Cables use screening and shielding to protect the cable and add resistance to interference from other cables or devices.
Many people often get confused between braiding, shielding, screening and other terms, so we’ve made a handy guide to what all of these types of protection mean!
Shielding or Screening?
Shielding and screening are the same! They are both a protective layer added over the conductors to protect the cable from, or prevent it from causing, electrical interference. Disturbance can cause lower quality signal or data loss and can therefore result in equipment failure, therefore it is essential to choose the right screening for the right purpose.
Shielding and screening come in many different forms, each with a specific purpose.
Types of Shielding
Braiding is when cables are woven in a lattice of thin tin or copper wire, looking like a braid as the name suggests.
The coverage of the braid (often referred to as the density) depends on the number of strands or wires within each plait. It also depends on the thickness of the braid strands. The diameter of the braid wires also specifies the level of damage the cable can withstand.
Braiding is used for mechanical protection against any electrical or electromagnetic interference, as well as to add strength to the cable. Braiding is usually applied either over the inner sheath if there is one, or directly over the core bundle.
Braiding can be applied in different materials for very specific purposes:
- Copper – used for screening against electromagnetic interference
- Steel – used for mechanical protection
- Glass or Ceramic fibres – used for high temperature environments
- Rayon – used for torsional strength
Although braided shielding can be more costly and time consuming to produce, it is flexible and versatile, and performs well at all frequency types.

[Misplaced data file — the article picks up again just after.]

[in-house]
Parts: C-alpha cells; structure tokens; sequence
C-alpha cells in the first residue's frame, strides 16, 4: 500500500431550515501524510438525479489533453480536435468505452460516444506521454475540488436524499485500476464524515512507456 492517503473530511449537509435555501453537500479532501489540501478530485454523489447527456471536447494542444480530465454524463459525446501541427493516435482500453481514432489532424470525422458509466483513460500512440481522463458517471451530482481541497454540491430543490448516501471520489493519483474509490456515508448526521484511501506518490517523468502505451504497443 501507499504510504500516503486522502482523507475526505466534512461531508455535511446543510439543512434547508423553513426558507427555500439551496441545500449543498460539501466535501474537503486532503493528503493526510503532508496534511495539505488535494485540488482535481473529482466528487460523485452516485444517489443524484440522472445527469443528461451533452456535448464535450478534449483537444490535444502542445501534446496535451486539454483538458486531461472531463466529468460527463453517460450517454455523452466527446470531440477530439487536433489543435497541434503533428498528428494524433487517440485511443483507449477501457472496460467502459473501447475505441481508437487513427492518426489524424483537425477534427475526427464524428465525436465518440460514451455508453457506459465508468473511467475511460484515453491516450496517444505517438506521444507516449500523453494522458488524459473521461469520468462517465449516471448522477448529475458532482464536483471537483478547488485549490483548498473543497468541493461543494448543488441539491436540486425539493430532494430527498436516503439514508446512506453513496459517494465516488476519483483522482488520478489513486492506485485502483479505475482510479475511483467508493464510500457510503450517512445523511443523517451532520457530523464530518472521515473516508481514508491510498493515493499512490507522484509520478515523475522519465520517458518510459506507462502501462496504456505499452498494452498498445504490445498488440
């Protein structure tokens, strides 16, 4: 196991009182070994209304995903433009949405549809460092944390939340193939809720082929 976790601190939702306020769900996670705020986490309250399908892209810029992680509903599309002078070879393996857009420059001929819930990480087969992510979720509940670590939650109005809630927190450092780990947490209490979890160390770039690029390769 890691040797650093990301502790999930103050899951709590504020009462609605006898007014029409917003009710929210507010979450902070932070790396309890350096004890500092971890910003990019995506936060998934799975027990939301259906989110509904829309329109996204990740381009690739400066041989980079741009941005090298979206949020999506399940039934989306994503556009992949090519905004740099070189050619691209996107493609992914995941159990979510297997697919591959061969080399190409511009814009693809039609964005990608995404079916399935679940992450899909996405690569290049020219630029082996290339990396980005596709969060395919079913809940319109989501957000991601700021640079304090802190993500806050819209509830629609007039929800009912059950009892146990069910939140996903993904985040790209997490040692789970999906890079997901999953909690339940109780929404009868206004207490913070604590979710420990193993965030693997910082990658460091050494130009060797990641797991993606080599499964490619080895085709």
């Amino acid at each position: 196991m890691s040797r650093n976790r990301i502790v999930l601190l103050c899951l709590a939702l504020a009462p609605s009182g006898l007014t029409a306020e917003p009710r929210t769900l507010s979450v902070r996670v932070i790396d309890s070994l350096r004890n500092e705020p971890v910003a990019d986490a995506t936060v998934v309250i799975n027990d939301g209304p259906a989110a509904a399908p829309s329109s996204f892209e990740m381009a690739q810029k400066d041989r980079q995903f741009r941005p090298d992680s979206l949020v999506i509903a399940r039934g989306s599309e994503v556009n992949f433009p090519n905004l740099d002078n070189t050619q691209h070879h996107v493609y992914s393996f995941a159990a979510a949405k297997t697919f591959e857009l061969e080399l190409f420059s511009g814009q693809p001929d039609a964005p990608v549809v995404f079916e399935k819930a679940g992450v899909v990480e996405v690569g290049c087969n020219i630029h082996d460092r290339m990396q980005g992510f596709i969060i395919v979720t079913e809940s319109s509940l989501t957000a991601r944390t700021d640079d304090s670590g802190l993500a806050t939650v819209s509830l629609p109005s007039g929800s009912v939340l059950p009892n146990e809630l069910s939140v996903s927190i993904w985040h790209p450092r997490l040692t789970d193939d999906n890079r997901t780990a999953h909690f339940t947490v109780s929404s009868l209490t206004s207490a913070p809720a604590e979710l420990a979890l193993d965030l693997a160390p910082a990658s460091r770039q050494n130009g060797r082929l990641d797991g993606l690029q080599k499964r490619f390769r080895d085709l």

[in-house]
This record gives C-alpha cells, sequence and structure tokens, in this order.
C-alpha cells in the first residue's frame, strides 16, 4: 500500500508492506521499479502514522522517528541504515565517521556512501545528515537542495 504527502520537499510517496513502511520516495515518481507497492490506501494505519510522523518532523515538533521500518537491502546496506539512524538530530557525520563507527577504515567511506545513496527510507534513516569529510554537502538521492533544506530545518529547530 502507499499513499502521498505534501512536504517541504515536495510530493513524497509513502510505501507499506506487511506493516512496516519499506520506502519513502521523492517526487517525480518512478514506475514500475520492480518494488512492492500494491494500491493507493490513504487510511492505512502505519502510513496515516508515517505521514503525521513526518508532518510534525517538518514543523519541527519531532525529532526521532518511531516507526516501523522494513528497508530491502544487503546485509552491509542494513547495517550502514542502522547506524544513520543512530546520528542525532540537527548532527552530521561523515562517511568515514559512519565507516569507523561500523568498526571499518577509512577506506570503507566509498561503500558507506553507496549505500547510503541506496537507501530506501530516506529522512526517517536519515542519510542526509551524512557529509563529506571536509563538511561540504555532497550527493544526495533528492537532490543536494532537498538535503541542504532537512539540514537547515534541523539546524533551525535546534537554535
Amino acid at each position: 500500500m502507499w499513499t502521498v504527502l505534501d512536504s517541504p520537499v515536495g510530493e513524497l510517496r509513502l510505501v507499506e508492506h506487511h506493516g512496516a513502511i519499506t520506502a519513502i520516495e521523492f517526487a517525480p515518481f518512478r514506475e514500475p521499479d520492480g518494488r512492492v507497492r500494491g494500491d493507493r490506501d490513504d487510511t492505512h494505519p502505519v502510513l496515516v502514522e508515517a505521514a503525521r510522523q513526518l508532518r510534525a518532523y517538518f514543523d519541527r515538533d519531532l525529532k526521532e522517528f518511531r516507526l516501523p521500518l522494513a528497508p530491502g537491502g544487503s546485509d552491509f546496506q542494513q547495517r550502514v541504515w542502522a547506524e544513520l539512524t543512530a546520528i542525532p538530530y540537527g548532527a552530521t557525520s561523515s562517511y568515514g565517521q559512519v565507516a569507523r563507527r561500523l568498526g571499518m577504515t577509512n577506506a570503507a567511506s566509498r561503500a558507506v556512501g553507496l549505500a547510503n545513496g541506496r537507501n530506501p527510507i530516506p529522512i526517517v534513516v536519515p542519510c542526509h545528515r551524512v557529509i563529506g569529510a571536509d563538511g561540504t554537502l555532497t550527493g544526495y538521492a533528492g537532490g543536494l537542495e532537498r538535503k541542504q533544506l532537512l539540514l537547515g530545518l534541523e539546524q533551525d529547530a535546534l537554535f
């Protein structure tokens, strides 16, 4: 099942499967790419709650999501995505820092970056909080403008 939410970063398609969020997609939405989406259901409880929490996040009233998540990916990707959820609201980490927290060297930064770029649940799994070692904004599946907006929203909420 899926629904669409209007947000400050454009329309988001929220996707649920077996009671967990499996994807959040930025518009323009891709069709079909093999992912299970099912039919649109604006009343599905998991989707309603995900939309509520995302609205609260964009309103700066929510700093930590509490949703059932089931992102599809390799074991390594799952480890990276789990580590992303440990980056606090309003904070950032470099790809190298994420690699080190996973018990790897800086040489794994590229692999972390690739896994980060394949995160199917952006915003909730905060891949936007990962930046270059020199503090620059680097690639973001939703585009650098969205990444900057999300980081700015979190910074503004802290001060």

Foil screening involves wrapping the cable cores in aluminium or polyester laminated tape to increase durability. The foils must be in contact with a bare wire to act as an earthing point.
Foil shielding can offer up to 100% coverage and can withstand high-frequency applications. It’s also quick, cost-effective and easy to produce due to its lightweight nature.
However it is slightly less durable than traditional braiding, so it is not recommended to use foil shielding in areas where a lot of flex is needed.
Armouring is not a form of screening, but it is a common method of protection for cables. It is often constructed by winding galvanised steel wires over the cable in the form of a spiral.
Armouring is often used when cables are to be laid in an outside environment – it prevents vermin and termites from attacking and damaging the cable.
Though armoured cable can be less flexible and harder to terminate, there is no better way to protect a cable from this sort of interference.
For more information about cable screening, get in touch with our friendly team, or shop our wide range of cables today.